Great Britain long reigned as the globe’s greatest maritime power, determined to maintain a navy as strong as those of its next two competitors combined. However, by the end of the 19th century, America and Germany had ended London’s economic primacy.

Britain chose to accommodate the United States and confront Germany. The result was an enduring alliance during the first and two world wars before the global order was settled after the second.

Washington faces a similar choice in dealing with the People’s Republic of China. There are many differences in circumstances, of course, but again the globe’s dominant force, accustomed to premier status, faces a serious challenge from a new power mixing rapid economic growth, nationalistic exuberance, and powerful grievances. Increasingly the United States faces a choice between accommodation and confrontation.

Into this imbroglio steps Lyle Goldstein, a professor at the National War College. In his new book, Meeting China Halfway: How to Defuse the Emerging US-China Rivalry (Georgetown University Press) he offers a strategy of cooperation for the two nations, which includes recognizing natural but much-reviled “spheres of influence.”

Goldstein encourages both nations to reward reach other’s good behavior. Forging a successful relationship requires Americans to honestly confront the past, which continues to color Chinese attitudes. From there, Goldstein discusses several difficult issues between the two nations and proposes policies which would encourage “cooperation spirals.”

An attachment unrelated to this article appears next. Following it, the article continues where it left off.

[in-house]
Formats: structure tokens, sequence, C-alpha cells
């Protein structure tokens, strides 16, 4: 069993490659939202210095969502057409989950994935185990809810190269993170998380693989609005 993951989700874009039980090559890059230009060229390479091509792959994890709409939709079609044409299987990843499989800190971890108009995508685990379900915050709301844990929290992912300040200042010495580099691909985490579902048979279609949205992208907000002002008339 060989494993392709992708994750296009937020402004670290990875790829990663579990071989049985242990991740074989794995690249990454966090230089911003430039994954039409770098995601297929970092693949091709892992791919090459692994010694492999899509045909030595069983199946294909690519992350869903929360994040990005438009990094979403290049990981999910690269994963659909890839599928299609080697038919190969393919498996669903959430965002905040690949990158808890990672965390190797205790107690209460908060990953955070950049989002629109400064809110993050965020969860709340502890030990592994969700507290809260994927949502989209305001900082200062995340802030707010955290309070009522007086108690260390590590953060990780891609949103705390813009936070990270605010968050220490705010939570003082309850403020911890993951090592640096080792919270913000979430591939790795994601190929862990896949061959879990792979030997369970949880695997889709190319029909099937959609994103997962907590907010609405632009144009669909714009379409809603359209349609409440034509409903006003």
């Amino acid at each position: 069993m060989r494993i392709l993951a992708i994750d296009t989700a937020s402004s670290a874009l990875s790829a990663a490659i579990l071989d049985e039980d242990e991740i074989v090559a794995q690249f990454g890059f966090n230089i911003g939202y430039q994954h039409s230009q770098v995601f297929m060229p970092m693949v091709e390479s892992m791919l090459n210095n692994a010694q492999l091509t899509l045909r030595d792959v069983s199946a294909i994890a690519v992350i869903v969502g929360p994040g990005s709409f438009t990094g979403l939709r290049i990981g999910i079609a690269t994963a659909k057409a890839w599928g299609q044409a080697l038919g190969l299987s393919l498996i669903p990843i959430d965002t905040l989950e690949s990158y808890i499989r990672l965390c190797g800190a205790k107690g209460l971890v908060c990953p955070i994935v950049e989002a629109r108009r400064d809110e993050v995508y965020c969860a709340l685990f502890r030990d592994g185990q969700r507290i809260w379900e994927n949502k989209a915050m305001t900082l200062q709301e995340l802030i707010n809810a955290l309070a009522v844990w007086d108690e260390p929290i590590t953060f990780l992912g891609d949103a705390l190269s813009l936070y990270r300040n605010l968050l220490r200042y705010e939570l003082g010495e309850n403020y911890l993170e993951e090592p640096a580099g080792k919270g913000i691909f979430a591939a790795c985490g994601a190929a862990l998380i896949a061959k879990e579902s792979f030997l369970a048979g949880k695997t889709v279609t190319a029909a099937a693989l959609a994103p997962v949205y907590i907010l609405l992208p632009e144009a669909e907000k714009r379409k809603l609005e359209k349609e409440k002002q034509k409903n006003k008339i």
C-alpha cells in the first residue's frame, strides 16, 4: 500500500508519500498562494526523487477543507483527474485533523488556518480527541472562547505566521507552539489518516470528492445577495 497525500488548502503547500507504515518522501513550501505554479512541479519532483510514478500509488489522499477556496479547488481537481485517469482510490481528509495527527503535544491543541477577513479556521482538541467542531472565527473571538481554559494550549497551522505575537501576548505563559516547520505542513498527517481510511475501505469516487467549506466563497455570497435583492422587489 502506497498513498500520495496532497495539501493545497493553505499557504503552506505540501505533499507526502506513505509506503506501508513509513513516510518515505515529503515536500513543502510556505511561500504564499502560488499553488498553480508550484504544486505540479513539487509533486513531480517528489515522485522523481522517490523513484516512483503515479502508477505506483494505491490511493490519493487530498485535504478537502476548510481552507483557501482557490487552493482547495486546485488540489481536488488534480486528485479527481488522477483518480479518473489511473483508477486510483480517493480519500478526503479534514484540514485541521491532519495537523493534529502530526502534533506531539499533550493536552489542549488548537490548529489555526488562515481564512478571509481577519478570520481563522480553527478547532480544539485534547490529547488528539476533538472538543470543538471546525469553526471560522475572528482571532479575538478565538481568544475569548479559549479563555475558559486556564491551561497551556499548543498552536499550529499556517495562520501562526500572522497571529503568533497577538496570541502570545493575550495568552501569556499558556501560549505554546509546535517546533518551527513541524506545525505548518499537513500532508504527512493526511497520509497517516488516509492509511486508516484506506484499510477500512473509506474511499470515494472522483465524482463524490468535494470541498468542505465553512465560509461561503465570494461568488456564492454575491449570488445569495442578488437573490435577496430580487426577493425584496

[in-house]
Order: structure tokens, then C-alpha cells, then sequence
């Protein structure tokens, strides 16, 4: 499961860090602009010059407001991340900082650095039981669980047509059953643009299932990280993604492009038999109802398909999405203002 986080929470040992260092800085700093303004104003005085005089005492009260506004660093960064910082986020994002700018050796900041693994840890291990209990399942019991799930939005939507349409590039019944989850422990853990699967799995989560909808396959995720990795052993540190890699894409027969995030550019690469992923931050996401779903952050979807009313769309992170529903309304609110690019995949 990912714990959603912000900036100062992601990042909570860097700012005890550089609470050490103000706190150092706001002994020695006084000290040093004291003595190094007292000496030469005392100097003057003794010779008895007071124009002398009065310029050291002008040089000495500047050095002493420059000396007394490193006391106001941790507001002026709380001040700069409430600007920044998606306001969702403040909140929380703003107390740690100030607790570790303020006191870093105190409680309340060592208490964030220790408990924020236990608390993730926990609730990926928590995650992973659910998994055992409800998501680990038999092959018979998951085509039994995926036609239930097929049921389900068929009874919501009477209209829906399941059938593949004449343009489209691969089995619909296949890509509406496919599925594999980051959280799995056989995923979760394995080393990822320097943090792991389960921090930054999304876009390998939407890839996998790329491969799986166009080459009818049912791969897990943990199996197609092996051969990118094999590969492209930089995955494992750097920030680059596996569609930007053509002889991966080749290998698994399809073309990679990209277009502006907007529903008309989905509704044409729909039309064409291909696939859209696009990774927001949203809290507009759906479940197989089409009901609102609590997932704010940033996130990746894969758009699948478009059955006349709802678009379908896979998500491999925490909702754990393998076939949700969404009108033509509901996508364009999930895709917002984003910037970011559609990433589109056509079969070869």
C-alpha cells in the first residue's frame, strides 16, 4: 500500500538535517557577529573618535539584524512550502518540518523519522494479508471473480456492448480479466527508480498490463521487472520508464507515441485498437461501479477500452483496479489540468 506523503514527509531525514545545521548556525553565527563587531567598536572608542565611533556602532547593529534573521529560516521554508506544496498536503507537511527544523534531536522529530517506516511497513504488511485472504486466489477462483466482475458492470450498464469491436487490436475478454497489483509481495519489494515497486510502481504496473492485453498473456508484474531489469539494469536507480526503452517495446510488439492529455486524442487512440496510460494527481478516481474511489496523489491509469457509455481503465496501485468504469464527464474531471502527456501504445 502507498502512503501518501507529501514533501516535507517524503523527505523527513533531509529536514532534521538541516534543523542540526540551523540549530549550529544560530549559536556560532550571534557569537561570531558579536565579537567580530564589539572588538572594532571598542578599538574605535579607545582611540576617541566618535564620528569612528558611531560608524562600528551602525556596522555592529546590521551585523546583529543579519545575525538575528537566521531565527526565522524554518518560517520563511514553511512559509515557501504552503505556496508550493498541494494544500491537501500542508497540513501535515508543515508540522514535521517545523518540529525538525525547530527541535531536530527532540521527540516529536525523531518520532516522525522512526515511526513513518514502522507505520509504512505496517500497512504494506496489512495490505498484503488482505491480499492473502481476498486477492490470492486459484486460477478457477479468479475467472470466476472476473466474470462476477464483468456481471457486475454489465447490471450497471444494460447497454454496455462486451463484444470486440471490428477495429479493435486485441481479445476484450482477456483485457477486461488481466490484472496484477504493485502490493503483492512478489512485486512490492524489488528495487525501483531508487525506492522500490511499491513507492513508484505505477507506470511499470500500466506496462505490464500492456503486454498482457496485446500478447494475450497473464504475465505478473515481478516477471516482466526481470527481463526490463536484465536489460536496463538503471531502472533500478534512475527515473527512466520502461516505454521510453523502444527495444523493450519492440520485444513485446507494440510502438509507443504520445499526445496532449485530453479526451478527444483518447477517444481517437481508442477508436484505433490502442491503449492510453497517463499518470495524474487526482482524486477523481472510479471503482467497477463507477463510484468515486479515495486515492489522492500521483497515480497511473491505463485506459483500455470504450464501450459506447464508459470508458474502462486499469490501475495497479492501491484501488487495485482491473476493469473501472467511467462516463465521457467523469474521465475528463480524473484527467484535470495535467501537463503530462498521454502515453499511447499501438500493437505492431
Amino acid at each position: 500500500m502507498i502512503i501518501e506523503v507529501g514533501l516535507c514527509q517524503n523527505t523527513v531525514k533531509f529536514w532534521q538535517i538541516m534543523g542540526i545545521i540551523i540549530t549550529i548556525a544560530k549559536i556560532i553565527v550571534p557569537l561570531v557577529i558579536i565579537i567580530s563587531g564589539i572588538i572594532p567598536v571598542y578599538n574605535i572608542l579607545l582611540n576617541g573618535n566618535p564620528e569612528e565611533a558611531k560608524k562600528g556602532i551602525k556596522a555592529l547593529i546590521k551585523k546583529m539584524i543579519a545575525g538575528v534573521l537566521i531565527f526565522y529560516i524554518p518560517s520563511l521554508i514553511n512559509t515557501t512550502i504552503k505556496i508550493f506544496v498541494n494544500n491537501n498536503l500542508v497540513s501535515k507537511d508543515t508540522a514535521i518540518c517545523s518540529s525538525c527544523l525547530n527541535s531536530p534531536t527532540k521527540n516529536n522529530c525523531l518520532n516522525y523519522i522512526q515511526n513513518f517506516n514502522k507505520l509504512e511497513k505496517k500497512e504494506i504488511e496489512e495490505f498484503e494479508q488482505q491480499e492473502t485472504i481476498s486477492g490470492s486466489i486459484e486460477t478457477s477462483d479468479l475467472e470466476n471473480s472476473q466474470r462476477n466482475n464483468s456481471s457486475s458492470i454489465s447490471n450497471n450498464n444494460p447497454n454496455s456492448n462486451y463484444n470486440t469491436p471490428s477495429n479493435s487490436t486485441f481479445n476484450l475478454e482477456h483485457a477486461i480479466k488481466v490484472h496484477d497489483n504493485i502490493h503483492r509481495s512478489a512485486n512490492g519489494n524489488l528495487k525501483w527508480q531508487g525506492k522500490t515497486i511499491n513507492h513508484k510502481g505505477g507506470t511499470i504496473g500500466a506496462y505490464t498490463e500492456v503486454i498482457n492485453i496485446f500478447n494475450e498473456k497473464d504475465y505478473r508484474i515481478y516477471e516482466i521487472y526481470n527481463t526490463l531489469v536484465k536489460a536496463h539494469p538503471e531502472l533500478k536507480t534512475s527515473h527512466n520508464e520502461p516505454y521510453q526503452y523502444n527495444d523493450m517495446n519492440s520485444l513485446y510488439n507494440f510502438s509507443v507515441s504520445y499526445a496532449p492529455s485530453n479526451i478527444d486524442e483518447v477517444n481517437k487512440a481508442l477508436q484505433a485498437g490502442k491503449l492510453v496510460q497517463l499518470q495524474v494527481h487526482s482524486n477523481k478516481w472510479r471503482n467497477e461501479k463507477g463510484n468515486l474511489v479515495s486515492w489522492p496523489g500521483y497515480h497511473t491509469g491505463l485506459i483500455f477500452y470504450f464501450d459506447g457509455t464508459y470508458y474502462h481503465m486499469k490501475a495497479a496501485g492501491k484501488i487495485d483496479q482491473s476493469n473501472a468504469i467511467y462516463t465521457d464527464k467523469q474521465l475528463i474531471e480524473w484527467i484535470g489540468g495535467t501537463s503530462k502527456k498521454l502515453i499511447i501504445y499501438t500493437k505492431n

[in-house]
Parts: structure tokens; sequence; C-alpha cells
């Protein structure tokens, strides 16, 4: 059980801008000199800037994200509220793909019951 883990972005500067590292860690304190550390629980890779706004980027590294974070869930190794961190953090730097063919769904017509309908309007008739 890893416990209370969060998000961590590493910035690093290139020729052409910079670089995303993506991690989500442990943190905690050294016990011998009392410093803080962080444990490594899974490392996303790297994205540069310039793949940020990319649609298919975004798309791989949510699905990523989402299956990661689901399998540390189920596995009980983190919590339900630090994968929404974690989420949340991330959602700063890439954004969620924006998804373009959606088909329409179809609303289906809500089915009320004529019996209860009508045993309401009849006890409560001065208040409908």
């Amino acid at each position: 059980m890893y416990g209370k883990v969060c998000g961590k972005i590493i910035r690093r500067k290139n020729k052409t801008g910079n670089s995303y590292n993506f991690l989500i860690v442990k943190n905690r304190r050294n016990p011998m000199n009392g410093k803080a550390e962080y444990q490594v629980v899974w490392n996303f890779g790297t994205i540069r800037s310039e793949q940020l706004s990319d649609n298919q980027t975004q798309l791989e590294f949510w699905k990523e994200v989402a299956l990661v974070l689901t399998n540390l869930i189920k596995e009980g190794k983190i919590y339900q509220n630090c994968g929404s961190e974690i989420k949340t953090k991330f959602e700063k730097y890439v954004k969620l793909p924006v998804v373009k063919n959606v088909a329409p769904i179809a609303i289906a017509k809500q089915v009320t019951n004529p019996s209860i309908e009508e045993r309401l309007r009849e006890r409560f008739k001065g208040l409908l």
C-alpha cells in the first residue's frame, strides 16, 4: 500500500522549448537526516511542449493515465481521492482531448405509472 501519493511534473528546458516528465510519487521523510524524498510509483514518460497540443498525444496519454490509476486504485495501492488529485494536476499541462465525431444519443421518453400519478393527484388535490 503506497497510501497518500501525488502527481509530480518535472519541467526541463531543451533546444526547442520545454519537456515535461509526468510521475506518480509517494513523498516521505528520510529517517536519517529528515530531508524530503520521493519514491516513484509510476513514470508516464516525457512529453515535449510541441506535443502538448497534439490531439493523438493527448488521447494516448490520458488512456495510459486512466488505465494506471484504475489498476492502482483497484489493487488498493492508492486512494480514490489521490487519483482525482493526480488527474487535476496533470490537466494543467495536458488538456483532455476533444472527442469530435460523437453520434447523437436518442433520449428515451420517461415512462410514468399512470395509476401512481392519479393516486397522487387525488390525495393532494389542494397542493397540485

Europe’s Hard Choice

In Monday’s Financial Times, columnist Gideon Rachman presented a grim outlook for Greece and the European Union. He argues there are no good outcomes. There are three options. First, the EU can make concessions to Greece. Second, the EU can stand firm and allow Greece to leave the Euro. Third, the Greek government can accept the EU’s terms.

The first option represents a near-term victory for the Greek government. It also creates moral hazard within the broader EU. Governments in other countries implementing austerity measures would come under pressure. Populist parties would make further electoral gains across Europe. Consensus rule within the EU would become impossible.

It is feared the second route would put pressure on other countries, e.g., Spain and Italy, viewed as being vulnerable to the economic woes besetting the Greeks. That is an argument for “contagion.”

The third outcome may offer no long-term solution. Even were the Greek government largely to accept what the EU, the ECB and the IMF want to impose on it, that would likely not solve the Greek problem in the long run. Greece’s debt level would still likely be unsustainable. It is not clear that any government can implement the far-reaching economic reforms needed to put the Greek economy on a sustainable growth trajectory.

Richman’s analysis is cogent, if bleak.

Bobby Jindal’s Fiscal Record

Bobby Jindal, Governor of Louisiana, will officially announce his run for the White House this afternoon, joining the ever-growing Republican field. Jindal hopes his experience cutting state spending and shrinking the state’s workforce will help propel him to the presidency. However, like the other governors whose records we have highlighted, Jindal’s fiscal record is not without faults.

Jindal took office in January of 2008, and 2015 will be his last year in office. He has scored well on the Cato Fiscal Policy Report Card on America’s Governors earning an “A” in 2010, and a “B” in both 2012 and 2014. All three report cards commend Jindal’s resolve to cut Louisiana state spending.

Since fiscal year 2009, the first full fiscal year of Jindal’s term, state general fund spending has decreased by 7 percent. Per capita state spending has fallen from $2,089 in 2009 to $1,883 in 2015, a decrease of 10 percent. This spending restraint is quite remarkable. For comparison, per capita state spending grew nationally by 8.5 percent during the same time period.